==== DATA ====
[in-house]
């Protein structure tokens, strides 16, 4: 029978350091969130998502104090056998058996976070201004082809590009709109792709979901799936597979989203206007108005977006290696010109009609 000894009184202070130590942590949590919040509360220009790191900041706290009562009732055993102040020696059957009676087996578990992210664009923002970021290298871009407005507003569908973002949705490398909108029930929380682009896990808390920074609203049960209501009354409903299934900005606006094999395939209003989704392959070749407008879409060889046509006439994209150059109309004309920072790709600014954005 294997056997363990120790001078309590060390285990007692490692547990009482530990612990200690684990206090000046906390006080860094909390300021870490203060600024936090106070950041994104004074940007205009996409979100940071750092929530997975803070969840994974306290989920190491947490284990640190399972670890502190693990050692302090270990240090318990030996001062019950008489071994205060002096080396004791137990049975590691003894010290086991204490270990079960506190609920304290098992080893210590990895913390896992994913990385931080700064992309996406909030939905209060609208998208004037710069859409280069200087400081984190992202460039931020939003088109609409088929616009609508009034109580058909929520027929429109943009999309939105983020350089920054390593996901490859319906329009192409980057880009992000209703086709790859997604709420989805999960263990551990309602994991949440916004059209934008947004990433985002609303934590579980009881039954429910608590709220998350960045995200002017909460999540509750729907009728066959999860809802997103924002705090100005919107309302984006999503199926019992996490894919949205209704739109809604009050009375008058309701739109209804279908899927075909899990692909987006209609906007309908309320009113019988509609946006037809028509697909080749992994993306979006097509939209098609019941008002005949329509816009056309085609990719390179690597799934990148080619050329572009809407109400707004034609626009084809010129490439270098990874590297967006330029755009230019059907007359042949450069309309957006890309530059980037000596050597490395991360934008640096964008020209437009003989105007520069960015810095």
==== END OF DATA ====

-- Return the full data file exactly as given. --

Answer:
[in-house]
């Protein structure tokens, strides 16, 4: 029978350091969130998502104090056998058996976070201004082809590009709109792709979901799936597979989203206007108005977006290696010109009609 000894009184202070130590942590949590919040509360220009790191900041706290009562009732055993102040020696059957009676087996578990992210664009923002970021290298871009407005507003569908973002949705490398909108029930929380682009896990808390920074609203049960209501009354409903299934900005606006094999395939209003989704392959070749407008879409060889046509006439994209150059109309004309920072790709600014954005 294997056997363990120790001078309590060390285990007692490692547990009482530990612990200690684990206090000046906390006080860094909390300021870490203060600024936090106070950041994104004074940007205009996409979100940071750092929530997975803070969840994974306290989920190491947490284990640190399972670890502190693990050692302090270990240090318990030996001062019950008489071994205060002096080396004791137990049975590691003894010290086991204490270990079960506190609920304290098992080893210590990895913390896992994913990385931080700064992309996406909030939905209060609208998208004037710069859409280069200087400081984190992202460039931020939003088109609409088929616009609508009034109580058909929520027929429109943009999309939105983020350089920054390593996901490859319906329009192409980057880009992000209703086709790859997604709420989805999960263990551990309602994991949440916004059209934008947004990433985002609303934590579980009881039954429910608590709220998350960045995200002017909460999540509750729907009728066959999860809802997103924002705090100005919107309302984006999503199926019992996490894919949205209704739109809604009050009375008058309701739109209804279908899927075909899990692909987006209609906007309908309320009113019988509609946006037809028509697909080749992994993306979006097509939209098609019941008002005949329509816009056309085609990719390179690597799934990148080619050329572009809407109400707004034609626009084809010129490439270098990874590297967006330029755009230019059907007359042949450069309309957006890309530059980037000596050597490395991360934008640096964008020209437009003989105007520069960015810095």